Growing up in a rural area I learned to expect cries of “Turn that shower off, you’ll run the well dry!” while getting cleaned up for school. Having a well was the price you’d pay for living in the middle of nowhere, away from a reservoir-supplied water source. But apart from my teenage battles, a real problem lurks, one of global proportions. The recent typhoon that wreaked havoc on the Philippines also shed light on several pressing issues, notably the lack of drinkable water for survivors. For many underdeveloped countries, this is a year round problem that only becomes exacerbated in times of natural disaster. Mehrdad Mahdjoubi, a Swedish industrial designer, believes that it’s never too early to start using resources more wisely. This belief led to the creation of the OrbSys Shower that saves water as well as money by recycling it as you bathe.
The shower functions on a “closed loop system,” pumping hot water from the drain through a purifier and back through the showerhead in a very quick cycle that requires only a slight reheating after purification. This system uses only 5 liters of water per shower, as opposed to a typical shower that uses 150, an overall saving of 90% in water and 80% in energy.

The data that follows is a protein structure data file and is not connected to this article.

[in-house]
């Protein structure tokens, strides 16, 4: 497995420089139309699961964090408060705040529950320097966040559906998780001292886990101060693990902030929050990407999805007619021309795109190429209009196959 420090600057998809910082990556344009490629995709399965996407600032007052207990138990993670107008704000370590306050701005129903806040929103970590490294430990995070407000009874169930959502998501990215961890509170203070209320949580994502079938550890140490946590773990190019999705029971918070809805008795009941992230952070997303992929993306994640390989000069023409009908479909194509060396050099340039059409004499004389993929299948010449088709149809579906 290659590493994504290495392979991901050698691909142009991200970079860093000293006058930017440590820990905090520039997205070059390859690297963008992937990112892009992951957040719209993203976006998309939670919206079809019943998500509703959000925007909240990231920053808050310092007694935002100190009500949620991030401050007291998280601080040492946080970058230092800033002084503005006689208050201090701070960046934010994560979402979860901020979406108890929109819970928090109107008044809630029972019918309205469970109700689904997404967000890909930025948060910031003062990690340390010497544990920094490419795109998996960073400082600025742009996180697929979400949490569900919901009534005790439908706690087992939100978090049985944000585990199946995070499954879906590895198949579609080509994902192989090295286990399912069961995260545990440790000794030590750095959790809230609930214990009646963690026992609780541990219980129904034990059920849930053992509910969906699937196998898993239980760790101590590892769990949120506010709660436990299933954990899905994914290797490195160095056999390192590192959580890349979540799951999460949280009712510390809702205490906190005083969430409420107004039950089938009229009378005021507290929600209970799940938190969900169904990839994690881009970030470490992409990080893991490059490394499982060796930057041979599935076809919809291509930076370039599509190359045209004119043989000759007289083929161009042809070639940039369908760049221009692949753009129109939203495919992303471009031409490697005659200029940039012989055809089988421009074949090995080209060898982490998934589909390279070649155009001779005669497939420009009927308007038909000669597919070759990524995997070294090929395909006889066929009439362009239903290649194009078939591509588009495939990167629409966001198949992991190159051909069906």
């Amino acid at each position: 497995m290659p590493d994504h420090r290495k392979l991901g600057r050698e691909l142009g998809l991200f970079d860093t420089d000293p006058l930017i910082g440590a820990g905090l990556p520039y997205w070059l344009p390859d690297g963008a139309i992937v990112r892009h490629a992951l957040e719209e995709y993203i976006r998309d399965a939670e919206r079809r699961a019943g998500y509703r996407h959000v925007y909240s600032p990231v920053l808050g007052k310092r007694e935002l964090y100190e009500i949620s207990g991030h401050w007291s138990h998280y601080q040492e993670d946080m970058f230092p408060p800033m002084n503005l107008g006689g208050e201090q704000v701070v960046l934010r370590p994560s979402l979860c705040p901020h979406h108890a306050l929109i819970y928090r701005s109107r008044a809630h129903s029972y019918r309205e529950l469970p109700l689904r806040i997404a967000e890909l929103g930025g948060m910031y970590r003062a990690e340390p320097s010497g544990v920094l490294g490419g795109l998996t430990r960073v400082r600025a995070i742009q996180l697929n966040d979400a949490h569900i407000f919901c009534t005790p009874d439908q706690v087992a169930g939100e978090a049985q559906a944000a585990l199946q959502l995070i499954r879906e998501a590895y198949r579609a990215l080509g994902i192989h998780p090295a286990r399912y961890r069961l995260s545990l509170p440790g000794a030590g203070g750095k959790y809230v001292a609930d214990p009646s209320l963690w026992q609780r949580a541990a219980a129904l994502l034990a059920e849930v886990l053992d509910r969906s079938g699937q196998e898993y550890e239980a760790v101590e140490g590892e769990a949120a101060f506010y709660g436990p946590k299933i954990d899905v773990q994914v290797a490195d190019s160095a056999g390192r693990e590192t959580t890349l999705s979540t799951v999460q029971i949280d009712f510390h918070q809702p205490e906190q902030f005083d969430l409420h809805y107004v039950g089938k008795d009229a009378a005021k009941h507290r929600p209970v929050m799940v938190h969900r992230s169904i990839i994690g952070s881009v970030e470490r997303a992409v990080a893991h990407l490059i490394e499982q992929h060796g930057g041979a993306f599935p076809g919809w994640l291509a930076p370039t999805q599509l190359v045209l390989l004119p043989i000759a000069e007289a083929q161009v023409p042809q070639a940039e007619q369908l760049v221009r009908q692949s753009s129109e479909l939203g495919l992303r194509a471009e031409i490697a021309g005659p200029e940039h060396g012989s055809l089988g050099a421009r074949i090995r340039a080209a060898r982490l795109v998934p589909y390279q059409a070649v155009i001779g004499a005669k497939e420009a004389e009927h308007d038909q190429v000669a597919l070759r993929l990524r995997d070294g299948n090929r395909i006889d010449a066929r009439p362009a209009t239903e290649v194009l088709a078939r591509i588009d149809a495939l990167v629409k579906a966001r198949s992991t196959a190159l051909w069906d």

Orbital Systems, Mahdjoubi’s company, hopes that this eco-friendly shower will enable consumers in developed countries to do their part in water conservation. This project began when Mahdjoubi was working in conjunction with NASA’s Johnson Space Center. Here, engineers, scientists, and other inventors produce products and devices that could aid astronauts in space explorations. The shower employs the same technology that astronauts on long missions could use, as a constant stream of “new” water is impossible to have when you’re hurtling towards the Moon. If this technology is available for space explorations, why not make it available to consumers at a more reasonable price?
While this shower is more expensive than the conventional one on display in Home Depot, it’s one of those products that “pays for itself” like other green investments such as hybrid cars or solar panels. If the environmental benefits aren’t enticing, there’s the (roughly) $1300 savings in energy costs on average per year that could persuade people to make the purchase.
Mahdjoubi sees a big philanthropic future for his product. The same technology that permits bathing with clean, potable water can be applied to drinking fountains and spigots which can be installed in developing countries where water shortages are commonplace. The OrbSys Shower is the shower of the future that can save money, energy, and most importantly, lives.